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I was surprised by how grimy and sooty Budapest was. So many of its buildings, once gorgeous, were in an advanced state of decay. This city looked better before World War II, for sure, and certainly a century ago. Since escaping Communism, Budapest is regaining its glories, though not at the same pace as Prague.... Read More
In 1985, Czeslaw Milosz said in an interview, “The importance of the movement in Poland, of Solidarity, is that it is not just a Polish phenomenon. It exemplifies a basic issue of the twentieth century. Namely, resistance to the withering away of society and its domination by the state. In the Poland of Solidarity, owing... Read More
T-shirt Being Sold in Leipzig. Credit: Linh Dinh
The only way to solve a refugee problem is to stop generating refugees. Since arriving in Germany 3 ½ months ago, I’ve made this point over and over. Most Germans, though, are only focused on the issue of accepting or rejecting refugees, not on the root cause of it, which is America and Israel’s deliberate... Read More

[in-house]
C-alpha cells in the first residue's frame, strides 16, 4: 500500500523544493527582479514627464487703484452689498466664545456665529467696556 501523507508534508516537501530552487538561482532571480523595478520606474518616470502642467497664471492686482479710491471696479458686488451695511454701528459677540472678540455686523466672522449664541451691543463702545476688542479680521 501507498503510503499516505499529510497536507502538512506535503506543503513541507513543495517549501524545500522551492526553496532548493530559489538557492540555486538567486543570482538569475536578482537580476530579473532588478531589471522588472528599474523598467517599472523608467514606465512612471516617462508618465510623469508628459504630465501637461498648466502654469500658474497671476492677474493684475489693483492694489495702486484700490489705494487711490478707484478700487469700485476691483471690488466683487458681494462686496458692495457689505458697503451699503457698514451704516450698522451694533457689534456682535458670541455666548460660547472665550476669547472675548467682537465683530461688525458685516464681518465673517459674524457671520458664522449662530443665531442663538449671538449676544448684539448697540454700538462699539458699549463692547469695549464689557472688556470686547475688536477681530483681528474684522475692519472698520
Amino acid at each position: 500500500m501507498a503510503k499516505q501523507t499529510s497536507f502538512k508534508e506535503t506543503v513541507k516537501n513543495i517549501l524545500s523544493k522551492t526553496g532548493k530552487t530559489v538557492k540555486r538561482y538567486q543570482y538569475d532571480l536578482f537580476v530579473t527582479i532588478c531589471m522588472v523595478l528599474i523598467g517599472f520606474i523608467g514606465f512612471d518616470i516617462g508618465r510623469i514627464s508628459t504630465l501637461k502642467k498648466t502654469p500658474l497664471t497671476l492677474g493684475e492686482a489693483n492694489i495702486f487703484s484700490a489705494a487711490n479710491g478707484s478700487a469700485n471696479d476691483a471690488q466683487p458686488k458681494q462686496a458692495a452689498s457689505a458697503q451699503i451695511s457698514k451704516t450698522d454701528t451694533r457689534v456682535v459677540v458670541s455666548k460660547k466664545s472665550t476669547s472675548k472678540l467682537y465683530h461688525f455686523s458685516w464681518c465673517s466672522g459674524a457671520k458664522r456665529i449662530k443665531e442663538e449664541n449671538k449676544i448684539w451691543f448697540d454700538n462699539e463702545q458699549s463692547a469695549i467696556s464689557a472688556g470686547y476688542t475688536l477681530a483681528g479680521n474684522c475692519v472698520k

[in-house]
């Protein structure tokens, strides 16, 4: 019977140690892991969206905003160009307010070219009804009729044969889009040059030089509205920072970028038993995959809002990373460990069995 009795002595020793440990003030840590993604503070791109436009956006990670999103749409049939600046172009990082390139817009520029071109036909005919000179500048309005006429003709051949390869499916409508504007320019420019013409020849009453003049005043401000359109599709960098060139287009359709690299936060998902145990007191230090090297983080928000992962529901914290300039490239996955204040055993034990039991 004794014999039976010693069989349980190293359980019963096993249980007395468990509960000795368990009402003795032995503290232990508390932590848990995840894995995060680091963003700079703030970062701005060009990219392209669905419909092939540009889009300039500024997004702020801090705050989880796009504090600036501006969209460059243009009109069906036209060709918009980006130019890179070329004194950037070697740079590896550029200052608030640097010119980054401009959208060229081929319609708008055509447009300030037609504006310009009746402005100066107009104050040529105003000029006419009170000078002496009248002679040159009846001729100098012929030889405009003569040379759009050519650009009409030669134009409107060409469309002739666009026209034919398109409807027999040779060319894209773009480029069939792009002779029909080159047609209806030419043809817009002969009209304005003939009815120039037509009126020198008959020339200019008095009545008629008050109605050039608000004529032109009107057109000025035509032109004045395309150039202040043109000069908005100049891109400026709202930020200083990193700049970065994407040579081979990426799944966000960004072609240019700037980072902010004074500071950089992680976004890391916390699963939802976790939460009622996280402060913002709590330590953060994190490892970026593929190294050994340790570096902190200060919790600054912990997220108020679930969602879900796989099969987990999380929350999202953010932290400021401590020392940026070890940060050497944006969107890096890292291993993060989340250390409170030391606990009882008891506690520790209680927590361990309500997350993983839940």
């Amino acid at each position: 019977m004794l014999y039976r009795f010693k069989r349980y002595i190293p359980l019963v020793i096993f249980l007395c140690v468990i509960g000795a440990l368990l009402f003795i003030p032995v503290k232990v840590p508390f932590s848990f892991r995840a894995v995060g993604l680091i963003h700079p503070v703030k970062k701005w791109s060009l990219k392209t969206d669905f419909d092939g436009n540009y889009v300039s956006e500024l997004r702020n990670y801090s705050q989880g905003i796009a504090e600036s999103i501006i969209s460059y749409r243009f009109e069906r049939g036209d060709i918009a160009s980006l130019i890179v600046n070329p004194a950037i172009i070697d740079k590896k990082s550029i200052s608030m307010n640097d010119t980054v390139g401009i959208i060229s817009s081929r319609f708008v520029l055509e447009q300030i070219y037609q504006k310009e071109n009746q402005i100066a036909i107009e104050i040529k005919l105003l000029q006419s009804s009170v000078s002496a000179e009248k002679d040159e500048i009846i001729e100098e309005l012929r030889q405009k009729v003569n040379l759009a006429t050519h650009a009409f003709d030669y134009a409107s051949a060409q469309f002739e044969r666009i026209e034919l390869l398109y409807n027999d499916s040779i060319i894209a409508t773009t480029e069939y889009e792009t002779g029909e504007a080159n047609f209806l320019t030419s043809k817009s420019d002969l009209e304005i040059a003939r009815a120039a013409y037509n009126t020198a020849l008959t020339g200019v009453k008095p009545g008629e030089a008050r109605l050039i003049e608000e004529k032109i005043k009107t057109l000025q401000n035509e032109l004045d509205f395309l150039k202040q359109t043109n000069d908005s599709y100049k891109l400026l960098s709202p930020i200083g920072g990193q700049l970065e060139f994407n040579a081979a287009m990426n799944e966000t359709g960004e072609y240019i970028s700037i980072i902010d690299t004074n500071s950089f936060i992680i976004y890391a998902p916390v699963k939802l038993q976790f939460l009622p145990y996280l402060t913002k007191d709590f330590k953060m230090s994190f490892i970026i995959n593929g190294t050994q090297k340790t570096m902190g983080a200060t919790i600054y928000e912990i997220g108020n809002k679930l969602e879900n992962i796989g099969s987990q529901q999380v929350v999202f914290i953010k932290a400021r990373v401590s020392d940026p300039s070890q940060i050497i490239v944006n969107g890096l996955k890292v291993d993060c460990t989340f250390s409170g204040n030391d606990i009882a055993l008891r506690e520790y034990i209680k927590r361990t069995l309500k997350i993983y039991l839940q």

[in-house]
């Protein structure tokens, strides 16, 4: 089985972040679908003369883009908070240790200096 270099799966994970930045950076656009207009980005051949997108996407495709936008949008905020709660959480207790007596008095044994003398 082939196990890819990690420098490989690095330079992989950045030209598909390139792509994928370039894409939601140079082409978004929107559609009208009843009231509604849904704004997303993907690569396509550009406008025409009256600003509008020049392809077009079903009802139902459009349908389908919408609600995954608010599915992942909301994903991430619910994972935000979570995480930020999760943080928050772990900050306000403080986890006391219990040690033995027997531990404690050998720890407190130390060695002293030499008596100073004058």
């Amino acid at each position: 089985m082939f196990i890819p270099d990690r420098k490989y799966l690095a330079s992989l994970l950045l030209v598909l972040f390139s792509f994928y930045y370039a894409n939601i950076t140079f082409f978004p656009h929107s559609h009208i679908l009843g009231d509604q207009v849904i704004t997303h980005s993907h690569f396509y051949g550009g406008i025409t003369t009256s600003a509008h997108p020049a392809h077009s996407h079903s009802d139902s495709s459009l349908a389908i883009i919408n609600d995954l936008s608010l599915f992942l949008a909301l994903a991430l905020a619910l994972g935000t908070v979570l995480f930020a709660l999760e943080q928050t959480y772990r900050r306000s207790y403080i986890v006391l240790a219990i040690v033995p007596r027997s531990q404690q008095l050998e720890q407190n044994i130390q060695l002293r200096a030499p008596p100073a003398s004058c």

Though we head into 2016 without a direct war between the US and Russia, such a conflict still hovers over mankind. It’s hard to imagine Uncle Sam relinquishing his supremacy without a crazed fight. By abetting Turkey in shooting down that Russian plane, the US achieved one important objective, at least, and that’s scuttling the... Read More
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I gave a reading, slide talk in Leipzig. You can’t count on too many people coming to such an event. It is said that a favorite line at any poetry reading is, “And this is my last poem.” Around 40 people actually showed up, however, with some even having to sit on the floor. They... Read More